Thursday, 14 June 2012

Army-Corps-Division-Brigade-Battalion; Considerations of Gaming Thereof

I have been tormented over this vision of army level games and how to achieve them - more specifically the whole Volley and Bayonet piece. In a nutshell the whole concept is exactly what my block armies have been designed for and so once I can tweak a hex based version then the resultant potential is enormous. It is no secret that I have some long term ideas around campaigns of various sorts and this system is exactly the tool to use to fulfill that desire. Of course the version I cobble together with feature a number of personal changes - not least of which is the fact that I will be dispensing with bases and also the use of a roster will be somewhat different from the original rules themselves. I plan to have a block per strength point and when one is lost then a block is removed. the roster will be for the order of battle and for detailing any special abilities the unit may possess and also the all important chain of command. At the time of writing a couple of potential sources of the rules have come up and so it will only be a matter of time before work can begin in earnest on the hex based version.
Mention of the block armies has given me a smug warm and fuzzy feeling because in choosing to go down that particular path, unusual as it may have appeared, I now have a system that can easily be used to represent anything from a platoon level skirmish to an army corps engagment and with none of the problems of scale considerations that routinely bedevil games using figures. The 3d military map is now a 3d board game in all but name.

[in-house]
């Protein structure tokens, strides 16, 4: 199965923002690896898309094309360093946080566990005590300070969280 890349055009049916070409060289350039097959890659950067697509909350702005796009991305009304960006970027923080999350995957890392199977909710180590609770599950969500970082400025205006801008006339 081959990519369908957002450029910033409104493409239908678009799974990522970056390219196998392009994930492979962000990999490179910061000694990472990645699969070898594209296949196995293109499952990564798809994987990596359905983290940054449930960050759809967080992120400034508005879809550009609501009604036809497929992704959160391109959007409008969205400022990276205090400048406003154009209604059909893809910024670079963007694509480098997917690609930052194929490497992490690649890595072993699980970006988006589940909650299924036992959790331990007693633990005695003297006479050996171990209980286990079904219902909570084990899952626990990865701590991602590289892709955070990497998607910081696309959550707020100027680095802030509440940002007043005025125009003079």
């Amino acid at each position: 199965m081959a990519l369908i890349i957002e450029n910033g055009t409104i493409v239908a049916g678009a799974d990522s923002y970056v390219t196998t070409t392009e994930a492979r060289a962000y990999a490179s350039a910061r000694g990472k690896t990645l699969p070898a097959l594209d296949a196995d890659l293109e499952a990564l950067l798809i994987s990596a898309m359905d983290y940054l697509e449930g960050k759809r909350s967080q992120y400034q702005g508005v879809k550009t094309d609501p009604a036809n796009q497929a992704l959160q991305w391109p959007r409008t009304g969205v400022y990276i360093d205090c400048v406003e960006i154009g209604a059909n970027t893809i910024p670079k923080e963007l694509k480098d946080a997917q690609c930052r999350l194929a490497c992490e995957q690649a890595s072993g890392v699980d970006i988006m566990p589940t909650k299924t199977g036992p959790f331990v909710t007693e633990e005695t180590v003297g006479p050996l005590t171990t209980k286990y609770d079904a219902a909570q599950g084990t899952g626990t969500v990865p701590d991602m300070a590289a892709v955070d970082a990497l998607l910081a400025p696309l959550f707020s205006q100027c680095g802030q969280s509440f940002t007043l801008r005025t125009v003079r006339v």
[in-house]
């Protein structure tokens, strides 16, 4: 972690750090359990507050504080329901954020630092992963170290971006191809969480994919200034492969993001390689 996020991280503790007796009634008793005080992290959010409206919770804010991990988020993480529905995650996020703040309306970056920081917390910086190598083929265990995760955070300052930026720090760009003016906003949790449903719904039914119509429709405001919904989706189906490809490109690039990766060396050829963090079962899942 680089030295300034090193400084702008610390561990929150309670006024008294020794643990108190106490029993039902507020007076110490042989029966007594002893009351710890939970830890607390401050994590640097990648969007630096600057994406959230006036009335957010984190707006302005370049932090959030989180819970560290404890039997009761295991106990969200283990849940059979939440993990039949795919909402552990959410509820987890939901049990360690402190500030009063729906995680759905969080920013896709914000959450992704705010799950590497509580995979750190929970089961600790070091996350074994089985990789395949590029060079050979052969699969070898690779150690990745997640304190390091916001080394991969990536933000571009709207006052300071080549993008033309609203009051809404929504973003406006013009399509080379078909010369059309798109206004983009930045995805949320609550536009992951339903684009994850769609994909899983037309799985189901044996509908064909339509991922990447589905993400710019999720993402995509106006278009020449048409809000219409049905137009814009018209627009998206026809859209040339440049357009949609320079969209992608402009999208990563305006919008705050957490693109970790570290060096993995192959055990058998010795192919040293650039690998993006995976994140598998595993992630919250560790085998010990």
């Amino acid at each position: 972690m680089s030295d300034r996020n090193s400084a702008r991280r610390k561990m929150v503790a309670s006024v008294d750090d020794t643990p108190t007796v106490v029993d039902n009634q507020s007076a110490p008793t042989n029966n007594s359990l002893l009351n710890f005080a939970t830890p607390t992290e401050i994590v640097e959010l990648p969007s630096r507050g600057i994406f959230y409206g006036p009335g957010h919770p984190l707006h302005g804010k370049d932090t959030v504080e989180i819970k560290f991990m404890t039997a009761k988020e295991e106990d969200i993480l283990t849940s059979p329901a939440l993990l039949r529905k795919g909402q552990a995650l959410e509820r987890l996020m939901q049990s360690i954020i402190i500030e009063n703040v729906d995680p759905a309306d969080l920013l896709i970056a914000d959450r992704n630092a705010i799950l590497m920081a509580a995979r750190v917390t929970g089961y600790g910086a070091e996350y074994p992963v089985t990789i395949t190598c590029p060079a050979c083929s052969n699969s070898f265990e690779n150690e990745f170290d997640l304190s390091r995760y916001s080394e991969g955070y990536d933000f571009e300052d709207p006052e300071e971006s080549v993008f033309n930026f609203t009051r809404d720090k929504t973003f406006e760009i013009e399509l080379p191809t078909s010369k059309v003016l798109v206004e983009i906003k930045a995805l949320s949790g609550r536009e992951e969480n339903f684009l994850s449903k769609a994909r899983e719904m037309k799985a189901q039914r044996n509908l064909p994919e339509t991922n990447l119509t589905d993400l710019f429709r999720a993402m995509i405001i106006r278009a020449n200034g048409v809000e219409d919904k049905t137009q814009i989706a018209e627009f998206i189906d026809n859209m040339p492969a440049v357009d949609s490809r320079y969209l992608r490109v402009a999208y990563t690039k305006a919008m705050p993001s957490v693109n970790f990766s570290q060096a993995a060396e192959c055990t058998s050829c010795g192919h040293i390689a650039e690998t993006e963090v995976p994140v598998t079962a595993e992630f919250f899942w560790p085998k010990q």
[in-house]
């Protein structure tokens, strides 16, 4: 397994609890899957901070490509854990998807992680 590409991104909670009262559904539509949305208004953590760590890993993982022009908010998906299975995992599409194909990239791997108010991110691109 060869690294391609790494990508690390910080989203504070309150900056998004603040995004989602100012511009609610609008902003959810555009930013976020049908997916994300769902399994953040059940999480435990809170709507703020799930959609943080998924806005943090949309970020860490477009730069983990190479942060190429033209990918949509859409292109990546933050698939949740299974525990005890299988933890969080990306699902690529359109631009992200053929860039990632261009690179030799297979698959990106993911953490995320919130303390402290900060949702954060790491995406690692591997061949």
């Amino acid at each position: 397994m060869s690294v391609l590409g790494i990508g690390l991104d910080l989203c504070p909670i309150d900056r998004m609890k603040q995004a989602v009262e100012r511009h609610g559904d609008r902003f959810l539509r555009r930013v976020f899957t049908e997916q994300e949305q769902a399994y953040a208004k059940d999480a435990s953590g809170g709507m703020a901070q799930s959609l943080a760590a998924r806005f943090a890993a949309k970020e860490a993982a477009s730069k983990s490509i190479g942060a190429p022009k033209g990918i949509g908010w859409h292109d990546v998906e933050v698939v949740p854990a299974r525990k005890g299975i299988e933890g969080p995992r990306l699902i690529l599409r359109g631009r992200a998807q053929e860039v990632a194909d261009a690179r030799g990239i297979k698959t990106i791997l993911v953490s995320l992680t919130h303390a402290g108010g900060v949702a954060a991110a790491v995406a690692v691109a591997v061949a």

For games at the level of Memoir of Battle (which I like to think of as being at brigade or divisional level) I am sorely tempted to use my C and C Napoleonic blocks or any of those pictures available as labels from the Junior General as, and I am not saying this with my tongue in cheek, the visual appeal of images of actual soldiers on a block looks far better than the purely military symbols at the level they are being used at. In practise this will mean a rethink about games at the lower level as I will not be looking to build generic looking armies - rather I will be tailoring the set up on a campaign specific basis. In reality at the present time I shall concentrate on the Napoleonic period and possibly dabble in the Ancient period using the C and C blocks as they are very attractive, for the most part readily available and they cover most of what I would need in the short term. The next expansion for the Napoleonic set is, I believe, the Austrians and both the Prussians and Russians will follow in due course.
Does this represent a sea change in anyway? I am inclined not to think so as all I have done is to shift my emphasis slightly. The blocks will still feature on centre stage and will continue to march and fall on many a stricken Hexon tile - all I am planning to do is to vary the method of delivery slightly. In a very rough and ready way the plan then will be to use the conventional blocks for my army level games or for Memoir of Battle where I do not have anything more attractive. The C and C blocks will stay firmly at the brigade/divisional level (or for any Ancient adventures I may dabble in) - as will any of the  junior general  kit should I use it.